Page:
Amanda is pregnant and afraid. She'd planned to run away rather than face her parents and tell them the truth. After all, to lay with a man out of wedlock is a sin. There's at least some chance her father may well turn her out after learning what she's done.
But before she's forced to face it, Amanda's father decides it's time for the family to move. The coming winter is to be a hard one and he doesn't think they can weather another like the last in their current settlement. He's heard there's a place in the valley with free land and abandoned cabins that can be claimed and has decided this is where they'll go.
When they arrive, the indeed find a cabin that suits their needs perfectly. But before they can move in they discover something awful has left its stain - literally. Amanda's father is determined, though, and believes all the cabin needs is a good cleaning and a new floor.
Amanda knows different. Because Amanda knows all about evil and sin.
Cat Winters blurbed this by one saying, "Imagine Stephen King writing Little House on the Prairie." It's a pretty astute comparison, readers. Daughters Unto Devils is creepy! And considering it's set during pioneer times, by default it fits my own rural/folk horror obsession of late (it's a thing, it should be a BIGGER thing).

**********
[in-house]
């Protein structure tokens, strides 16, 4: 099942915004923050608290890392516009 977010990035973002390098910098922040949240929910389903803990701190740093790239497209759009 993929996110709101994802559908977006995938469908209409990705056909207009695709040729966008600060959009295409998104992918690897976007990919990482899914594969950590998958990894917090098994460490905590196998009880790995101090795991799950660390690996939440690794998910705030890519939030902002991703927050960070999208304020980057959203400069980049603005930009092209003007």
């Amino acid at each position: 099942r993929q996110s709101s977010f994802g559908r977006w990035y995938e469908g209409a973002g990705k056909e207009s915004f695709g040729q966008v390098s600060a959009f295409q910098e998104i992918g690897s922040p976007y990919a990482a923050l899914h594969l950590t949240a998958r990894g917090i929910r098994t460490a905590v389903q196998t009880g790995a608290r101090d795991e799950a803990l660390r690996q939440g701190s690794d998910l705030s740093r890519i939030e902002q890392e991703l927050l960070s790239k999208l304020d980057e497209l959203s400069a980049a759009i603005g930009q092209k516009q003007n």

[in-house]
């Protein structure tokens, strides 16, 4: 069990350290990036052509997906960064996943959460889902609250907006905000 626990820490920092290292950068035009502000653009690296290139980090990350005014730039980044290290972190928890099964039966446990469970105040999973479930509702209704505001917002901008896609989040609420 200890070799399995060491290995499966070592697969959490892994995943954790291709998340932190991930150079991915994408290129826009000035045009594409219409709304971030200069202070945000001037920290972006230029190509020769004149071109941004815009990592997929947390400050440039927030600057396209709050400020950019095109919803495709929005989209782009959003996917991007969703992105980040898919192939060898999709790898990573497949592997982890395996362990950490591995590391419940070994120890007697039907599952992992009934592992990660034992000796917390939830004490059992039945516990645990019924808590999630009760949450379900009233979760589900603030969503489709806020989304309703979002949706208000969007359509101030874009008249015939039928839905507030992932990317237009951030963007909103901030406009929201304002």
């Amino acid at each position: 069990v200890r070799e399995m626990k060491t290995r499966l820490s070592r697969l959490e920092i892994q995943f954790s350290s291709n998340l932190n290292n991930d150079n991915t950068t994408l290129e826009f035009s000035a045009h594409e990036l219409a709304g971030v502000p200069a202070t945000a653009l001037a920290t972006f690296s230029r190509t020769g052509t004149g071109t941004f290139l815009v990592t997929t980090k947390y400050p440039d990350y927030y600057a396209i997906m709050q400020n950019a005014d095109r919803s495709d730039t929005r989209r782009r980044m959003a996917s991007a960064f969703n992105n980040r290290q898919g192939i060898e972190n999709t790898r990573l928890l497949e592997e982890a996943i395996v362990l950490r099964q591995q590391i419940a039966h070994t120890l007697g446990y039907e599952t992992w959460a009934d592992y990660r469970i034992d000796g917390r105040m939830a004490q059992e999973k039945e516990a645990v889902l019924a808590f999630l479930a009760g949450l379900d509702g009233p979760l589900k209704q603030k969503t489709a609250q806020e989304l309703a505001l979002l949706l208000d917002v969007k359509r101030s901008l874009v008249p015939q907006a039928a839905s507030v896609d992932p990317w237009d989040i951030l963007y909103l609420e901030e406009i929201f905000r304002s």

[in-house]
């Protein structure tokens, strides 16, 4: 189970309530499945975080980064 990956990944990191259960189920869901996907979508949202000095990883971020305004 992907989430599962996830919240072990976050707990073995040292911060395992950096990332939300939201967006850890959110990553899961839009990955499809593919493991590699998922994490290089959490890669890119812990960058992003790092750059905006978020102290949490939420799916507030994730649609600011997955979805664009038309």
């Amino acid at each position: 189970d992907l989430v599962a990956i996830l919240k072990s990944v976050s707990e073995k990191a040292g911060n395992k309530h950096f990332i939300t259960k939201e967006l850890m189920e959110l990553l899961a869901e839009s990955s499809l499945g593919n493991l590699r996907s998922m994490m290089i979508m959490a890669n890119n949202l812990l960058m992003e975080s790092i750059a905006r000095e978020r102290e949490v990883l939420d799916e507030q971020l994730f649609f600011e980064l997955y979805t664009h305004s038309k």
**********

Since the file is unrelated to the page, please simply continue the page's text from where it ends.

The difficulties faced by early pioneers are known. Heck, the beginning of the book reads a bit like playing The Oregon Trail, with the reader just waiting for someone to come down with dysentery or something! The hardships Amanda and her family have already suffered are bad enough, which is why her father brings them off the mountain in the first place.
Unfortunately there is no solace to be found on the prairie.
As if Amanda didn't have enough to be worried about, she hints at an incident that occurred the previous winter that's left everyone on edge around her. Without knowing what it is, the reader is left to wonder if maybe she's gone off the deep end or is communing with evil spirits - or anything in between for that matter.
And yeah, a cabin drenched in blood! Holy freaking crap! I would not be sleeping there.
I thought Daughters Unto Devils was brilliant and awesome. It does have a slower pace and a more gradual build, but by the time you get to the end it's like a great big slap in the face full of scary!
Given that Amy Lukavics has the same reading background I do, I definitely hoped her debut would be good - that she'd be a writer after my own dark reading heart. She far, far exceeded my expectations, y'all! I can't wait to see what she'll do for her second book.